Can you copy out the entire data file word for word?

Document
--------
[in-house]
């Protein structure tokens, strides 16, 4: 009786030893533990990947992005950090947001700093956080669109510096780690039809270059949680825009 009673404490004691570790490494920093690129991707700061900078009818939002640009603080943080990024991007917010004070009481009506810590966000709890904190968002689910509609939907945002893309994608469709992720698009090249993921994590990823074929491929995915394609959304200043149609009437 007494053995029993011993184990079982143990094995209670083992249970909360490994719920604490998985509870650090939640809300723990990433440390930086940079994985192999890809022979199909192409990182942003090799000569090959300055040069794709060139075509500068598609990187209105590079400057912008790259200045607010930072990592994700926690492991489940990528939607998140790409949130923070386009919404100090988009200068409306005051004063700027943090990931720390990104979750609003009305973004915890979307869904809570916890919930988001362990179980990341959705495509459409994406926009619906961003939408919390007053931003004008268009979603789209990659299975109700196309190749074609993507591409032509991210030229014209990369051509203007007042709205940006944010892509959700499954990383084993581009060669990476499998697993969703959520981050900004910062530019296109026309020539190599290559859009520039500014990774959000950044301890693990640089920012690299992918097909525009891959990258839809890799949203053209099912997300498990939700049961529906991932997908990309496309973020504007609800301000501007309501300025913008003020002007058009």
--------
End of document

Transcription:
[in-house]
């Protein structure tokens, strides 16, 4: 009786030893533990990947992005950090947001700093956080669109510096780690039809270059949680825009 009673404490004691570790490494920093690129991707700061900078009818939002640009603080943080990024991007917010004070009481009506810590966000709890904190968002689910509609939907945002893309994608469709992720698009090249993921994590990823074929491929995915394609959304200043149609009437 007494053995029993011993184990079982143990094995209670083992249970909360490994719920604490998985509870650090939640809300723990990433440390930086940079994985192999890809022979199909192409990182942003090799000569090959300055040069794709060139075509500068598609990187209105590079400057912008790259200045607010930072990592994700926690492991489940990528939607998140790409949130923070386009919404100090988009200068409306005051004063700027943090990931720390990104979750609003009305973004915890979307869904809570916890919930988001362990179980990341959705495509459409994406926009619906961003939408919390007053931003004008268009979603789209990659299975109700196309190749074609993507591409032509991210030229014209990369051509203007007042709205940006944010892509959700499954990383084993581009060669990476499998697993969703959520981050900004910062530019296109026309020539190599290559859009520039500014990774959000950044301890693990640089920012690299992918097909525009891959990258839809890799949203053209099912997300498990939700049961529906991932997908990309496309973020504007609800301000501007309501300025913008003020002007058009």